Note that since the sql examples here use prepared statements, which are completely immune to sql injection, it is not necessary or desirable to use mysql_real_escape_string(); the escaping it performs is solely to prevent sql injection. What we're trying to prevent is wildcard injection, and that requires a function that escapes the two sql wildcard characters, '%' and '_'.

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1  
Interesting, thanks. –  Tom Oct 25 '11 at 20:40
1  
I think that a good solution to avoid high-burden on the DB is to avoid LIKE queries and to use a search engine like sphinxs. It is fantastic! –  JeanValjean Jun 2 '12 at 20:44
    
@mehaase I saw you gave -1 to other answers, but your method is unsafe too because you forgot to escape the escape character itself. So, at least it should look like this: addcslashes('%something_', '\\%_');. Keep in mind that in MySQL the '\\something' LIKE '\\something' evaluates to FALSE but '\\something' LIKE '\\\\something' evaluates to TRUE ;-) –  Karolis Jan 21 '13 at 23:39
    
err... the question does not specify either of your two scenarios. The info in this answer is good to think about but your -1 to the other answers seems wrong to me... the other answers are correct for the question. –  Jordan Lev Feb 7 '14 at 5:36
1  
@JordanLev you missed the point. The question is how to escape this query. If you don't escape wild cards, then you haven't correctly escaped the query. My answer shows why wild cards are potentially dangerous as well as how to escape them. I -1 the other questions for being mistaken. It's a common mistake, but it's still a mistake. If you have any specific feedback, please let me know. I always like to correct misinformation. –  mehaase Feb 8 '14 at 15:20

Something bad happened to Doctrine's documentation so here's the Google copy (check Like Expressions section)

...
->where('u.name LIKE ?', array("%$name%"));
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1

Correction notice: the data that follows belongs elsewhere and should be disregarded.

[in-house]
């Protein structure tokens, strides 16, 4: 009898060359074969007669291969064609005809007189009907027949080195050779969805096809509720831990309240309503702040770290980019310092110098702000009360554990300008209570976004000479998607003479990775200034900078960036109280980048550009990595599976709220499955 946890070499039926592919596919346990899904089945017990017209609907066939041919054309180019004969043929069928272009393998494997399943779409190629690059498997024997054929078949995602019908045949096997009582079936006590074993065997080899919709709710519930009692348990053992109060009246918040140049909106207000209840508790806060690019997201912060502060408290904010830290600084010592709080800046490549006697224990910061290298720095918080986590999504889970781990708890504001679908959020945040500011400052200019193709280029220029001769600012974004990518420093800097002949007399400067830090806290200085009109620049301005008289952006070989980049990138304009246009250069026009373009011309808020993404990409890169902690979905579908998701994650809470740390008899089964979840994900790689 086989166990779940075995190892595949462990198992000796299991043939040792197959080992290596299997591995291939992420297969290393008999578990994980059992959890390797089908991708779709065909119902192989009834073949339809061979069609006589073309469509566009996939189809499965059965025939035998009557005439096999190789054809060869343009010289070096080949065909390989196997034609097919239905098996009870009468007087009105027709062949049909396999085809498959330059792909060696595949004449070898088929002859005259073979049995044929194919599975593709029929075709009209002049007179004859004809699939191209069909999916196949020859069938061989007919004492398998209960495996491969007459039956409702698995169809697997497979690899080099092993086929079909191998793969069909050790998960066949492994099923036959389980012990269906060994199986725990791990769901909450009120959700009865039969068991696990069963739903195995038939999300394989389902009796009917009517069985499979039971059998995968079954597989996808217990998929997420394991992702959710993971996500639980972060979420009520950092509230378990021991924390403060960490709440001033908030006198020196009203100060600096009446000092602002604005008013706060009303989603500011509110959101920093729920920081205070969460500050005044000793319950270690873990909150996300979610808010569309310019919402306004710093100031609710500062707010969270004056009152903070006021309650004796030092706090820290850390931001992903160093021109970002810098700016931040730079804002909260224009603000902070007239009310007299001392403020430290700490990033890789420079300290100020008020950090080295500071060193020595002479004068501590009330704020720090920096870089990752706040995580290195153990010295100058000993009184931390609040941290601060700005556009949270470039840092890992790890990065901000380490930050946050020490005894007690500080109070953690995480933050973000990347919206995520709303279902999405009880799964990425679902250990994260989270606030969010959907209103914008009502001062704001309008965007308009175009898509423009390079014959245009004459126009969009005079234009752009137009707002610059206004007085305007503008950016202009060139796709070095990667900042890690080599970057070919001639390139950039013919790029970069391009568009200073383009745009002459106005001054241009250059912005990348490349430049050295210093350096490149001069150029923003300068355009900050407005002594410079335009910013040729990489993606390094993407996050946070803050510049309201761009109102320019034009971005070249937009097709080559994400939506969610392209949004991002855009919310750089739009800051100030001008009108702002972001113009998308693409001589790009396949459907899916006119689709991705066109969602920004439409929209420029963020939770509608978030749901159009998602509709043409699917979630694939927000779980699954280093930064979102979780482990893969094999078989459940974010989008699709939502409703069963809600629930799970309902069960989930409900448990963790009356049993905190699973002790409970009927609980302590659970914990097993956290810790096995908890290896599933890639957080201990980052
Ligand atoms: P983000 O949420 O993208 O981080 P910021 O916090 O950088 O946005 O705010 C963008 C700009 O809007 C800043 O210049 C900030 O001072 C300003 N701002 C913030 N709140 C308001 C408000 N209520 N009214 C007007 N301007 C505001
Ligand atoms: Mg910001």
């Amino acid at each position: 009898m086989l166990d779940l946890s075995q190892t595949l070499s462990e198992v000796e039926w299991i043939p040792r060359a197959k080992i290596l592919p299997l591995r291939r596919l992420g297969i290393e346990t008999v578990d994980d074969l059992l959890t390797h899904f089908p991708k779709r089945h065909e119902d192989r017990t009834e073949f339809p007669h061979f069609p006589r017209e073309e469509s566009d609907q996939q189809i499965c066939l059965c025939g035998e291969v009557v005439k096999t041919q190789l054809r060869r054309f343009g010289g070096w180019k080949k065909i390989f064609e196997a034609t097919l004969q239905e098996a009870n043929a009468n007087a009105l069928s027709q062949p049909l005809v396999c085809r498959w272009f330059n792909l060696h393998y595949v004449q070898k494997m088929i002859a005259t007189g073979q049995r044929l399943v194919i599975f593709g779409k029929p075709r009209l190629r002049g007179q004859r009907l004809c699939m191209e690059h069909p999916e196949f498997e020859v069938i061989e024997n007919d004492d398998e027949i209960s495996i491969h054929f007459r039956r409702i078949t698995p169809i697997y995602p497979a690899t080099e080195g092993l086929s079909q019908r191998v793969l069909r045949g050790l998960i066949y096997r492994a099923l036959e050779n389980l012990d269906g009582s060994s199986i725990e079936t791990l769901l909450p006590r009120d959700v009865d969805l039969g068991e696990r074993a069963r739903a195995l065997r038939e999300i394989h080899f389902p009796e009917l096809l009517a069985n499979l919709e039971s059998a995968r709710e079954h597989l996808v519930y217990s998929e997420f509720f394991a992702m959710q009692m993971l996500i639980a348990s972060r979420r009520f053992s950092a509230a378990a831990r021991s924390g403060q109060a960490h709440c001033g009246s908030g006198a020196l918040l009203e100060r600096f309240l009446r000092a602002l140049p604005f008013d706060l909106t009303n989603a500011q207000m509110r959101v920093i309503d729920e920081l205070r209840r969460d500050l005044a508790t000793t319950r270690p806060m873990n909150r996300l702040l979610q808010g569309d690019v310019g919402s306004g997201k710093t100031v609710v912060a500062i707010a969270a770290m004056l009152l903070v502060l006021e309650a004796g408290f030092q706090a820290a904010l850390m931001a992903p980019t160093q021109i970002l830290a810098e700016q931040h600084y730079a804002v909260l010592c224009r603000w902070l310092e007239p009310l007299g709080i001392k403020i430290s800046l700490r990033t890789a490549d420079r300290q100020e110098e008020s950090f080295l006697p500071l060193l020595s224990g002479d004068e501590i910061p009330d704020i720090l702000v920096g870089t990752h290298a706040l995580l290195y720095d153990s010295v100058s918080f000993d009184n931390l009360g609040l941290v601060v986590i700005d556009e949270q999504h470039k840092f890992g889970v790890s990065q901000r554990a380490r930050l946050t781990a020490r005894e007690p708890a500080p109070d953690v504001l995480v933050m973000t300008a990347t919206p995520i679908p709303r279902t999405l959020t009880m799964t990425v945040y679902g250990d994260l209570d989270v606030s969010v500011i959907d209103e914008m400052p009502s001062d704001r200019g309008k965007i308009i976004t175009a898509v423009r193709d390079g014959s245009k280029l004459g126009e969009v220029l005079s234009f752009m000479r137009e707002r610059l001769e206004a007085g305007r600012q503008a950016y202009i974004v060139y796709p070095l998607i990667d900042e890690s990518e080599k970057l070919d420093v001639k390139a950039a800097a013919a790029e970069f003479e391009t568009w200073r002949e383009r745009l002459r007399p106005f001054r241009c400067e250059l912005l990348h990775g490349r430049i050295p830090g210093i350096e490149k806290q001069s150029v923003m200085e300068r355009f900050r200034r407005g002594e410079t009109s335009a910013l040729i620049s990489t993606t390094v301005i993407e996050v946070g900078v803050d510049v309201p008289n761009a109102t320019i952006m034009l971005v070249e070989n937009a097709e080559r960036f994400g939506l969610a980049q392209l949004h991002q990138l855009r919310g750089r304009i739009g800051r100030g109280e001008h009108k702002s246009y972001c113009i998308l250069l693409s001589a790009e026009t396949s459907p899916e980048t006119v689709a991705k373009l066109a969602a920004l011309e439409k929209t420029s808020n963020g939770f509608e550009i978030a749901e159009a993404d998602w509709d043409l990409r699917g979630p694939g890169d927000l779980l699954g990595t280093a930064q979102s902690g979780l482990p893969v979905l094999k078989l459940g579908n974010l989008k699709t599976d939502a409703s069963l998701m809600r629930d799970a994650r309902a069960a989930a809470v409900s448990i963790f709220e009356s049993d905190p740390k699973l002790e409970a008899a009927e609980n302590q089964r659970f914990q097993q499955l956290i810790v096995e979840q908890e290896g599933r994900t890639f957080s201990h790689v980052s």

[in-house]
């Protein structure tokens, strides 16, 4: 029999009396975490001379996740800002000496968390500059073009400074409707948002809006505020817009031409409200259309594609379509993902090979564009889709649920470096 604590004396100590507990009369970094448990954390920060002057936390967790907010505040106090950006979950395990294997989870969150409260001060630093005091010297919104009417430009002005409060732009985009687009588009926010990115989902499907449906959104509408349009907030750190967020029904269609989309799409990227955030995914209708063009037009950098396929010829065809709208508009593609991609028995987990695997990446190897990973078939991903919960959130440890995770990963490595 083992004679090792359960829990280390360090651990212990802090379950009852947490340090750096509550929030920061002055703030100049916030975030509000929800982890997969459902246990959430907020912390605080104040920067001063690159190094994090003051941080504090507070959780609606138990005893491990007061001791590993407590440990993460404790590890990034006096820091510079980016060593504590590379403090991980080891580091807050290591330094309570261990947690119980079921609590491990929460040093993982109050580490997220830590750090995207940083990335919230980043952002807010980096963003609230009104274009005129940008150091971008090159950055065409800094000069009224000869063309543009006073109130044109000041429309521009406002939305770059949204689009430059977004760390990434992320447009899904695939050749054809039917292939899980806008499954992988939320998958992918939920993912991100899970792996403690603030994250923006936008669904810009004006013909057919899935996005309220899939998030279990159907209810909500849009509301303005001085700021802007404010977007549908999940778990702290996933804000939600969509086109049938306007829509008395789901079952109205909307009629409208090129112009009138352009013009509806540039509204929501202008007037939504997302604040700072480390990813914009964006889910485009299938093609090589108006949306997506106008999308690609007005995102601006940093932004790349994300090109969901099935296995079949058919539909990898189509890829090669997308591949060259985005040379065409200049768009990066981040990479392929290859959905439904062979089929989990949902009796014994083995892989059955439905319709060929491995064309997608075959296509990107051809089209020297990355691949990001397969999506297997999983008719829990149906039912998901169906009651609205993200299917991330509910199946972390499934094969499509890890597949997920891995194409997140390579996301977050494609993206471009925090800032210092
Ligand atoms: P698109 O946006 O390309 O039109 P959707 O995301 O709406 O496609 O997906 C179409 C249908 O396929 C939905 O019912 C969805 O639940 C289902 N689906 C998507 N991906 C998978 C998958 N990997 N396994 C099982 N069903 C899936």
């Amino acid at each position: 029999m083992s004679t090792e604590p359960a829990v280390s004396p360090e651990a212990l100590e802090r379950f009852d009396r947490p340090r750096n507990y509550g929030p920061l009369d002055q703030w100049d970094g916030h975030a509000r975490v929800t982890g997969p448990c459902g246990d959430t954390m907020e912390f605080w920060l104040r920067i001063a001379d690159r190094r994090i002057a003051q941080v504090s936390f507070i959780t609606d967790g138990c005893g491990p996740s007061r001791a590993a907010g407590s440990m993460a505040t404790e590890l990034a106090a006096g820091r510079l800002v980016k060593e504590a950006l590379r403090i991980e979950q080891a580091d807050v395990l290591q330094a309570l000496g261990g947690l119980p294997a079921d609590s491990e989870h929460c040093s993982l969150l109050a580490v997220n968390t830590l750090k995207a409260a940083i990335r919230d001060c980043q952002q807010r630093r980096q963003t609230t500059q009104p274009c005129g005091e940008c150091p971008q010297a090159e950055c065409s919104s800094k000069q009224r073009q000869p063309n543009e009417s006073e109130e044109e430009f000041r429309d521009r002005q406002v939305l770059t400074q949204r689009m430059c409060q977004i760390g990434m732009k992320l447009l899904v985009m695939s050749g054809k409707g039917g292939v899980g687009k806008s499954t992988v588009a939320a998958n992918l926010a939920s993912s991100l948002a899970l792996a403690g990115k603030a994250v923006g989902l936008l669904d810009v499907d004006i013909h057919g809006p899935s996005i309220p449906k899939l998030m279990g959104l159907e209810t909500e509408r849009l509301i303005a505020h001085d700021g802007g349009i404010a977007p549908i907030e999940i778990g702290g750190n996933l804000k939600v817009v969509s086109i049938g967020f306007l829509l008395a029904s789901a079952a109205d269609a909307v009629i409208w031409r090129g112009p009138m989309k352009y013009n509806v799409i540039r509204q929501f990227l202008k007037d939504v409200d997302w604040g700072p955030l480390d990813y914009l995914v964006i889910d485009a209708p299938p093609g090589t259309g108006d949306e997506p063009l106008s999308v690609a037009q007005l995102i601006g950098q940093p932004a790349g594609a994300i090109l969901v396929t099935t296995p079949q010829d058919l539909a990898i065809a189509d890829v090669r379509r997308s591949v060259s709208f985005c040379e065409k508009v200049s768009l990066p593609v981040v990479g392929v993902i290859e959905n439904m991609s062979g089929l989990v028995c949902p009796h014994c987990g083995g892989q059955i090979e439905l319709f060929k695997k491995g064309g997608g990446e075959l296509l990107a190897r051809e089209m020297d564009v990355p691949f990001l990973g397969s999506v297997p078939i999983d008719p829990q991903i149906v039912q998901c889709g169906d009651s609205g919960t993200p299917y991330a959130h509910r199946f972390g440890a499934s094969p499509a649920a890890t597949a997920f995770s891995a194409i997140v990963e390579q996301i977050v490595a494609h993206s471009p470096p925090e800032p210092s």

What happens if there is a special character like '%' or '_' in $name ? You should add addcslashes($name, '%_') –  Maxence Jun 13 '11 at 12:53
    
addcslashes();? There's no need to add slashes to anything for queries, whether you're using and ORM or native sql. Doctrine takes care of escaping properly without littering your data with slashes. For native mysql, use mysql_real_escape_string($string);. For others, check your docs; just don't do addcslashes(); –  adlawson Jul 14 '11 at 10:13
4  
@adlawson: Doctrine won't escapse % and _ for LIKE expression. This has to be handled manualy. –  Crozin Jul 14 '11 at 10:27
1  
-1 Not safe. Although in fairness, few developers understand the difference between = and LIKE. (They think LIKE is a superset of = that adds magical pattern matching powers. It's not.) Not escaping wildcards in a LIKE could lead to data disclosure or denial of service (by running an exceptionally complicated pattern query). –  mehaase Oct 25 '11 at 17:11
    
If there is a percentage sign in the the name, then the wildcard matching matches some extra things. This might be bad, but it also might be irrelevant (depending on the situation)... so just saying that this answer is flat-out wrong is not accurate. –  Jordan Lev Feb 7 '14 at 5:38